martin f krafft wrote:
> It has corrupted my repositories often. I was using Subversion for
> about 3 or 4 years.

Ok, this is a personal experience. I don't know what may have happened
to your repositories, but I would be interested, since I work with this.

For me, I got corrupted repositories only twice with Subversion. The
first time was a bug in a very early version of the BDB backend (before
version 1.0). That backend was really ugly in many ways, and thanks for
the Subversion people for the much more reliable FSFS backend (available
from v1.1 onwards). The second time was due to a hardware failure.

I manage a number of Subversion repositories for a few companies, for
about 6 years. Although I got hit by other bugs, these were the only
repository corruptions I did experience. The second corruption had a
1-day window from the last backup, and this gave me some headache in
order to replicate the lost commits. Of course that would be a
no-problem if it were a DVCS, but that is another story.

There are people that say that Subversion is unreliable because Git does
cryptographic checks (the SHA-1 identifier). But it happens that
Subversion also does a hash checking of the contents in a very similar
way, but this information is completely hidden in the backend (and never
used as a commit identifier). Subversion is able to properly detect
repository corruption just like git, but with a drawback: since usually
only the last revision is touched, a corruption in the early revisions
may stay unnoticed for a long time.

Now, corrupted working copies are a lot more common. But this is easy to
work around.

> So you have a centralised repository. What do you do when you are on
> an airplane? How do you write to the filesystem?

So, you are calling the repository a filesystem, this led me to
misunderstand you. For me, a filesystem is contained in a hard disk
partition, mounted somewhere in my directory tree.

When you said that with Subversion you can't access the filesystem if
you are not connected, it seemed like you were confusing Subversion with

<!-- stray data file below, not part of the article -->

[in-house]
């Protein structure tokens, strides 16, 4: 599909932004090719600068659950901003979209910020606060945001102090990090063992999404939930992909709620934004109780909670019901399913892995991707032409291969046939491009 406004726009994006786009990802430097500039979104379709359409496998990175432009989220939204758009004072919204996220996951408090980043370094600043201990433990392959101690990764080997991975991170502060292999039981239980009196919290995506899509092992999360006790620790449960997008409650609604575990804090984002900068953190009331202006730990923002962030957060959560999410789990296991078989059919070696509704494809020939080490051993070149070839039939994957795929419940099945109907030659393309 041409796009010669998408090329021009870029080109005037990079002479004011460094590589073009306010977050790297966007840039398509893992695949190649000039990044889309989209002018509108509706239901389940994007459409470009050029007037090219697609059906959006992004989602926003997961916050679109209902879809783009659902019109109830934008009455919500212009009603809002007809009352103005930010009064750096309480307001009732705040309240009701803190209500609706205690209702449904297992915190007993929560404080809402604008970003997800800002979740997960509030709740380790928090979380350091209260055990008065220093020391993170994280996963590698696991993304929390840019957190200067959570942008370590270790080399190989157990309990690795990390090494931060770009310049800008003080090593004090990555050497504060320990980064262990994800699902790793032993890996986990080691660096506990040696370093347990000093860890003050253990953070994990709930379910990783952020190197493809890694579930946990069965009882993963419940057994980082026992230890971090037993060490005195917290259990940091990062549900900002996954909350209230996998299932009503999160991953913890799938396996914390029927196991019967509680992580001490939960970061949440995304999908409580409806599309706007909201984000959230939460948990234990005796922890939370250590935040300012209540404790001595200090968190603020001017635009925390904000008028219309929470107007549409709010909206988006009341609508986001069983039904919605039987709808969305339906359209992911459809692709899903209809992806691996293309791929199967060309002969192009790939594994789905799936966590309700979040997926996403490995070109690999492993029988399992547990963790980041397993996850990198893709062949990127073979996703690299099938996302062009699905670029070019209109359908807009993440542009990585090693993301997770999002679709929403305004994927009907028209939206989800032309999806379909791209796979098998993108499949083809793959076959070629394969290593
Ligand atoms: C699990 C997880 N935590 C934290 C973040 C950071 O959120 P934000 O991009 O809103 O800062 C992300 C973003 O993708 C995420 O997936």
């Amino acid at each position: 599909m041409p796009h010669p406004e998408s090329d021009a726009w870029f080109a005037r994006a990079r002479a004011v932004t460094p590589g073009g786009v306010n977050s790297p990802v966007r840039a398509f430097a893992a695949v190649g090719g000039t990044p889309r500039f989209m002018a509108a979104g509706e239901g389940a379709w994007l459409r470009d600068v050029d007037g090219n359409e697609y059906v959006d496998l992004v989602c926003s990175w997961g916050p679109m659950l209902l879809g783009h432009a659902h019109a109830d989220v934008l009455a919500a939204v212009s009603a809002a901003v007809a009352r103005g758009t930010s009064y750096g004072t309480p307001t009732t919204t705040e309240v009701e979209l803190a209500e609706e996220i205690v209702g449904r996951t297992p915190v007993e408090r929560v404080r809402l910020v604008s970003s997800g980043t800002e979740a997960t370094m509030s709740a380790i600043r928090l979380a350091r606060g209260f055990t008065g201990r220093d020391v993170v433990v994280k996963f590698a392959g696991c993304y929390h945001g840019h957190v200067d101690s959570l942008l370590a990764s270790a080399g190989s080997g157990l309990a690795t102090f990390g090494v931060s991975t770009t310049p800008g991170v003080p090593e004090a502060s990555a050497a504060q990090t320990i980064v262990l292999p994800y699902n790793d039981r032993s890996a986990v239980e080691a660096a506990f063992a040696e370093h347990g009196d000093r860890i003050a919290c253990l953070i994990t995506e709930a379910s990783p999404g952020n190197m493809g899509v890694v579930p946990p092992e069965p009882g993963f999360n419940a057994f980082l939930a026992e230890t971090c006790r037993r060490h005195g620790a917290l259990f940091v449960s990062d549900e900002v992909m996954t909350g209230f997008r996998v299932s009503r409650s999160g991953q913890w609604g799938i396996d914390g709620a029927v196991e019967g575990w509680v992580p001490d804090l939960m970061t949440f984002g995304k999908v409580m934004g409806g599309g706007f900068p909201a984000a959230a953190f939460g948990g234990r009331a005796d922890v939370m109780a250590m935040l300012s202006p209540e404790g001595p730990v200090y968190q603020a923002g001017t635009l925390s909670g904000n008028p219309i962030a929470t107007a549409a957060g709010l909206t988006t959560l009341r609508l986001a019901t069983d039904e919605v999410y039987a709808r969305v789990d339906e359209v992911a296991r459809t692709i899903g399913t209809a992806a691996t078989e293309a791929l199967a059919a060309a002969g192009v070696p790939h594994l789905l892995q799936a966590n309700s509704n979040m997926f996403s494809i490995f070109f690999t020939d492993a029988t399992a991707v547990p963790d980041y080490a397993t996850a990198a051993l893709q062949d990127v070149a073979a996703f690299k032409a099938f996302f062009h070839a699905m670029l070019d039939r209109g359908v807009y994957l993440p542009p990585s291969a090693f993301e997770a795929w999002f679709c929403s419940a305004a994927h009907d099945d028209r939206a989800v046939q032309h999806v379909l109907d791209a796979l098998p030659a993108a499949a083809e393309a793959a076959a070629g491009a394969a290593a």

something like Perforce, where you have to mount a network filesystem
locally and use it as your working copy (well, in the case of Perforce,
it seems that there is a way to work offline, but I don't know details).

You can work offline with Subversion, no problem here. It doesn't
inhibit you from doing your work, but you will have to refrain from
committing until you have your connection back. Your statement in the
other message made it seem like you are completely hindered if you are

Also note that there are different features mixed together here, that
are not exclusive for distributed VCSes. There are plans to add offline
commits to Subversion, even though it will stay (at least for the
planned future) as a centralized VCS.

> I use Git for homedir versioning. How does it fail for you?

Not only Git, I tested Mercurial too, and it also failed in similar ways.

1. Both don't see directories. Just because a directory is empty doesn't
mean that it doesn't exist. If I delete all files in a directory, it
doesn't mean that that directory ceased to exist. Some programs don't
expect this. For example, file all messages from your Inbox, and commit.
Then you pull from the other machine, and your Inbox directory just

2. Both lack proper ways to store metadata. This is evidenced by the
need to pollute your directories with .gitignore, .gitattributes and
.gitmodules (for Git), and .hgignore, .hgbranches and .hgtags (for
Mercurial). All this information is threated and versioned as part of
the contents of the repository, while it should not. It is the plumbing
of the VCS that gets exposed and mixed with the user files. Mercurial is
really sad in this point. It gets confused (and the user gets confused
too) if you have different .hgbranches and .hgtags in different
branches. It gets even worse when you have to merge two branches and get
merge conflicts in any of these files. In the case of Git,
.gitattributes is a huge misfeature. The attributes stored in it are
user-edited, and is not attached to the actual files. If you move files